This is just poetry. It won't save you, but it may locate you so that a rescue party can be sent out. — Dean Blehert

Tuesday, June 19, 2007

I'm a Facile Fossil

La Brea Tar Pits: Full of mammoths,
saber-toothed tigers and other
cherished skulls:

Spines of out-of-print species.

Please teach your children to survive
and to remember our poems
so that we don't have to
write them all over again.

Note: The transition from lost species to lost poems is "spines" -- possessed by fossils and books. But the real burden of the poem is to suggest that nothing is lost, if, in fact, we survive to rewrite, as needed, our poems.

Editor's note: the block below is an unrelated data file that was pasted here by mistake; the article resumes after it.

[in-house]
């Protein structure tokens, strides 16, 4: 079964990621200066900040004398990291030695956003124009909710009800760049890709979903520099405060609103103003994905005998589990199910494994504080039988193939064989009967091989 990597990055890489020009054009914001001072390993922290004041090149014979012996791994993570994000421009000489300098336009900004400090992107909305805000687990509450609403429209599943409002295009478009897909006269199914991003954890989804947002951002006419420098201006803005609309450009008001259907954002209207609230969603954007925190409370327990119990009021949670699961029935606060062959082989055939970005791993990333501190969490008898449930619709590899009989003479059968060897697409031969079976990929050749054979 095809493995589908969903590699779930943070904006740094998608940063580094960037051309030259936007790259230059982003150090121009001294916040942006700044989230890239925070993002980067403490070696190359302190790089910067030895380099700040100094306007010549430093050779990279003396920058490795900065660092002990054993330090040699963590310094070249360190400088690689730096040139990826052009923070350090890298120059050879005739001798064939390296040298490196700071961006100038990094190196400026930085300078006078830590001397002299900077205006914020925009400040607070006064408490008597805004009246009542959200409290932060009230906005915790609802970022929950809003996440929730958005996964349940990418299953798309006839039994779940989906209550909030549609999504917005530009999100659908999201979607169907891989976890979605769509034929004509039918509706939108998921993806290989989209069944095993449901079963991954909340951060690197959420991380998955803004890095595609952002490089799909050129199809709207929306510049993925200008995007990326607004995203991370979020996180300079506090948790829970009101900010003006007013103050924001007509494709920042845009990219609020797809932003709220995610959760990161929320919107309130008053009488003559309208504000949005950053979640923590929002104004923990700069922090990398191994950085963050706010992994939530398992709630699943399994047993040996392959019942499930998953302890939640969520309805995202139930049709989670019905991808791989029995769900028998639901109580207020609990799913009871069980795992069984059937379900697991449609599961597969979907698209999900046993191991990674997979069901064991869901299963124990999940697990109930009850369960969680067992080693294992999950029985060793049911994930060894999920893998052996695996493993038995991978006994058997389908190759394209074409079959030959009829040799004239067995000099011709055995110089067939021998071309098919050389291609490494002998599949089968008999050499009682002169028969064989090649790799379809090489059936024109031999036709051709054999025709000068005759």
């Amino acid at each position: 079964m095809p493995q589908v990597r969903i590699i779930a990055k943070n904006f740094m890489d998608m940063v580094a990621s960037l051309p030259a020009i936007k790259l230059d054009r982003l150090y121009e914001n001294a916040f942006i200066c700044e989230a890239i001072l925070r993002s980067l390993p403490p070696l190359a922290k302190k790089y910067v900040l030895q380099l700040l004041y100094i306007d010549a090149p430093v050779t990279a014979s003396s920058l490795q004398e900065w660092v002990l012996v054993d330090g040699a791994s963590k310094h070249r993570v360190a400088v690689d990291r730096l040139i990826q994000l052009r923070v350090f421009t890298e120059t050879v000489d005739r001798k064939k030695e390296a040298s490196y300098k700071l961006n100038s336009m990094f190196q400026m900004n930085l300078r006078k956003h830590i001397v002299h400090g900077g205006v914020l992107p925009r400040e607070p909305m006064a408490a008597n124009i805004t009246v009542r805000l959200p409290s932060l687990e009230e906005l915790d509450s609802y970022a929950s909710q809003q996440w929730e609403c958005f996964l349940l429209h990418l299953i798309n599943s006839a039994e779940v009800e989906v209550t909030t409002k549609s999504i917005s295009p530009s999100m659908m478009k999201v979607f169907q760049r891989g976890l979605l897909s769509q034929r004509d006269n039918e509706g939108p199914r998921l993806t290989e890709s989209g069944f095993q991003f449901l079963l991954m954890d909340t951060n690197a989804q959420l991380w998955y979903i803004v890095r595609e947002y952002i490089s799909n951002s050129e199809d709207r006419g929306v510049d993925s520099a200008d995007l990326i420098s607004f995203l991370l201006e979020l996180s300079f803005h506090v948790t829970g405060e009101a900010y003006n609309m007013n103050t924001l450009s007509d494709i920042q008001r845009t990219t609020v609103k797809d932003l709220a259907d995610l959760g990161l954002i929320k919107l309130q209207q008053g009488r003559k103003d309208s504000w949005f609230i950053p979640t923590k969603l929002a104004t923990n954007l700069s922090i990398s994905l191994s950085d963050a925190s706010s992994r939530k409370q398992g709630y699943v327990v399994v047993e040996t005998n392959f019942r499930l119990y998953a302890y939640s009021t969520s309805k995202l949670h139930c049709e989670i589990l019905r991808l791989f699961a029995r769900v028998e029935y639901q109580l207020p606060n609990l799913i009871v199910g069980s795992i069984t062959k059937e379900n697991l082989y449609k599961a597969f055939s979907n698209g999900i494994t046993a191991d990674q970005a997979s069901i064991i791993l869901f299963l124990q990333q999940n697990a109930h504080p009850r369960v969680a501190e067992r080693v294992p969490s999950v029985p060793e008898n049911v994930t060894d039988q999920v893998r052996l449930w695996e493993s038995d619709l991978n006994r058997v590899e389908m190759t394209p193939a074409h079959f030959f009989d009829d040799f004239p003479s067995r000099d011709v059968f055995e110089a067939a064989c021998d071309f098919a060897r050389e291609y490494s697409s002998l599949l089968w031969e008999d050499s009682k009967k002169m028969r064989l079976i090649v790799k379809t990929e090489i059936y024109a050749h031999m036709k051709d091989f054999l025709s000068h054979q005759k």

Since my full name is Maurice Dean Blehert (I've never used the first name for much), and since a skull used to be called placed on a desk or shelf as a "memento mori" (reminder of death -- to encourage profound contemplation), and since a Maurice usually becomes a Morry on the tongues of pals, I suppose this poem is a memento Morry. (People who make such puns, however, seldom have pals.) Well, in the immortal words of that other Dean (Dean Martin), "That's a Morry." (For those born too late, Martin's sung words were "That's amore.")

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